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Anna Dvoryanchikova

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African countries are looking at Asia for their development

Why Asia's Industrialization Model Won't Work For Africa

Africa must not be industrialized like the Asian dragons. Instead, the continent must invest in a high-quality educational system to adapt to a new global labor market.

PARIS African governments and development agencies want nothing more than to see the continent industrialize. In the search for ideas about how to make that happen, Asia is an obvious place to look, as Adesina Akinwumi, president of the multilateral African Development Bank (AfDB), pointed out at a conference this summer called "Accelerate Africa's industrialization" hosted in Busan, South Korea.

Akinwumi's is a seductive idea. The development of the dragons of the Far East has indeed been spectacular. The host nation of the latest AfDB gathering is a prime example. In 1962, less than a decade after the devastating war, South Korea had a per capita GNP of roughly $120 (compared to $160 in Liberia), according to the World Bank. By 2016, per capita GDP had risen to $27,690, extreme poverty was completely eradicated, and the unemployment rate stood at just 4.5%.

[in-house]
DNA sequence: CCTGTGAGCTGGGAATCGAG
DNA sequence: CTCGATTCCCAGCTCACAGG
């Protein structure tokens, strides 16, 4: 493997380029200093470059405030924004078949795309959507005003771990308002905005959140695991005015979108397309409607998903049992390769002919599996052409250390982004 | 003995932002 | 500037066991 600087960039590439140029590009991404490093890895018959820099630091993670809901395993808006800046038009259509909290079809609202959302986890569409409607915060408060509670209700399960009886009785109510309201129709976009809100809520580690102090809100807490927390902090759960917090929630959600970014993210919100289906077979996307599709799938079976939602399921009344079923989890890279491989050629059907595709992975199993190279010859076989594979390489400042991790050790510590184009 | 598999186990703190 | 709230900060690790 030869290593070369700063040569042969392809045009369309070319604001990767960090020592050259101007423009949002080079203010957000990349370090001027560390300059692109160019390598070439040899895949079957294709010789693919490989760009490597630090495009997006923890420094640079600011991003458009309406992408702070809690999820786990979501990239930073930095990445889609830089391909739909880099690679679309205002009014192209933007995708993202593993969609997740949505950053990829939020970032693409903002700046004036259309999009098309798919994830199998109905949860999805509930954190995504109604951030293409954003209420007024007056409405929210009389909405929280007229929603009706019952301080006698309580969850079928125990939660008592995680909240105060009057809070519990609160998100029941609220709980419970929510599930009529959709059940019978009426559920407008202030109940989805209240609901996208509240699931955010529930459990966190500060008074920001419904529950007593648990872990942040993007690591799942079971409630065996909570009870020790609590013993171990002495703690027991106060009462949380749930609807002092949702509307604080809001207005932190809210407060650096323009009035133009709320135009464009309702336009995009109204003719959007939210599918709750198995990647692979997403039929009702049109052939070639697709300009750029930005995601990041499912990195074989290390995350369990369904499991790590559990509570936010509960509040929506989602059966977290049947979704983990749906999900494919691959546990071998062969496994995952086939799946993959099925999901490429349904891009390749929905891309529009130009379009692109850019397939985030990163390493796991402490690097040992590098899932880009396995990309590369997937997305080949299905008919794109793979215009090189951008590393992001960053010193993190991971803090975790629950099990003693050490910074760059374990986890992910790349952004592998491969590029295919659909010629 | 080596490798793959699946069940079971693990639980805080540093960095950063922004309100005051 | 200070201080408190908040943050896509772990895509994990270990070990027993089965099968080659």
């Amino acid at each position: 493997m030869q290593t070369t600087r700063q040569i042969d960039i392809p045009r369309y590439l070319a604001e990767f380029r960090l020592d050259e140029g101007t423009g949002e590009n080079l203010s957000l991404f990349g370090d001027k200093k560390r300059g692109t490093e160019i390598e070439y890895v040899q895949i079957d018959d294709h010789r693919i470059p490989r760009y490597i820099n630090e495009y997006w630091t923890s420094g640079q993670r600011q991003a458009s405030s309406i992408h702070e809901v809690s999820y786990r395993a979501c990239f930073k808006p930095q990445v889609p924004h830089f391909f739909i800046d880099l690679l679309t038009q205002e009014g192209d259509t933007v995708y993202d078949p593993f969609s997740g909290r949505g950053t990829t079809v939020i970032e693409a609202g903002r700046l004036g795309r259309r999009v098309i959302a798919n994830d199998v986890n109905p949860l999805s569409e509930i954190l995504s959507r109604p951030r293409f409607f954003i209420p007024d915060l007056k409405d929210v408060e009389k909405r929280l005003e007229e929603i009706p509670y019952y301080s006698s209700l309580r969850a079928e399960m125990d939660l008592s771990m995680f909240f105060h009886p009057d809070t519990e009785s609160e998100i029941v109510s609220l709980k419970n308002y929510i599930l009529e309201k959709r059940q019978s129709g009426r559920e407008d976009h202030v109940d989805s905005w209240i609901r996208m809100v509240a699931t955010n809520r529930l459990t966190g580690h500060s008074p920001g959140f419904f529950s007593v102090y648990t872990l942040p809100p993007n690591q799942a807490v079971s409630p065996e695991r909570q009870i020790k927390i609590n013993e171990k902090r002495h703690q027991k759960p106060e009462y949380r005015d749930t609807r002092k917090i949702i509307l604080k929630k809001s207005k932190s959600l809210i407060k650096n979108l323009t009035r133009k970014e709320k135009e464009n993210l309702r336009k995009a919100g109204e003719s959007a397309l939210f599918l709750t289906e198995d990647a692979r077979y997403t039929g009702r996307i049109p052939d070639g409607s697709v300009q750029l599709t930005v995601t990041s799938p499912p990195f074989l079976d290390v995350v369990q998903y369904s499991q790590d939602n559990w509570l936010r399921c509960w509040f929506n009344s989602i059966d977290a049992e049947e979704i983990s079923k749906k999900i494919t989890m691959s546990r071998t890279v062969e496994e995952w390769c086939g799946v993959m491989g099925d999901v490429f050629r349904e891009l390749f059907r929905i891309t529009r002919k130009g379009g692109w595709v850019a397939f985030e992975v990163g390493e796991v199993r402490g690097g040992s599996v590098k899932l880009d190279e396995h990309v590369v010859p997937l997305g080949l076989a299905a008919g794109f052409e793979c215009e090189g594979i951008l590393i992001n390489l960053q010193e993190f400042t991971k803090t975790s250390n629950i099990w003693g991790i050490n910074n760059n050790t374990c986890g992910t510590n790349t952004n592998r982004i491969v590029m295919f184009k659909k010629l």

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Russo-American relations put to the test by mid-term elections

A Russian Guide For Surviving U.S. Midterm Elections

A view from Russia on the topic of Russian-American relations: time to keep a low profile.

MOSCOW — The already shaken Russian-American relations are about to face new turmoil as Nov. 6 midterm elections to the U.S. Congress loom.

During Donald Trump's presidency, the legislative branch has taken the lead in defining American policy towards Russia. With Congress assuming many of the powers traditionally belonging to the executive branch, normalization of relations between the two countries has been hindered. Sanctions are fixed by laws. They represent an instrument of pressure not so much on Russia as on Trump.

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Putin in Vienna on June 5

French Revolutionary Lessons Of 1968 For Putin's Russia Of Today

MOSCOW — Fifty years ago, in May 1968, France was swarmed with such powerful mass protests that the government feared a full-fledged civil war or revolution. This popular unrest became a turning point in the history of modern France, and eventually brought about serious changes in the French state.

Vladislav Inozemtsev, a scholar writing for the Moscow-based RBC Media, looks at parallels between the situation in France in 1968 and today's Russia, finding some lessons that can be drawn from the "Paris spring" to help understand Russia's current prospects: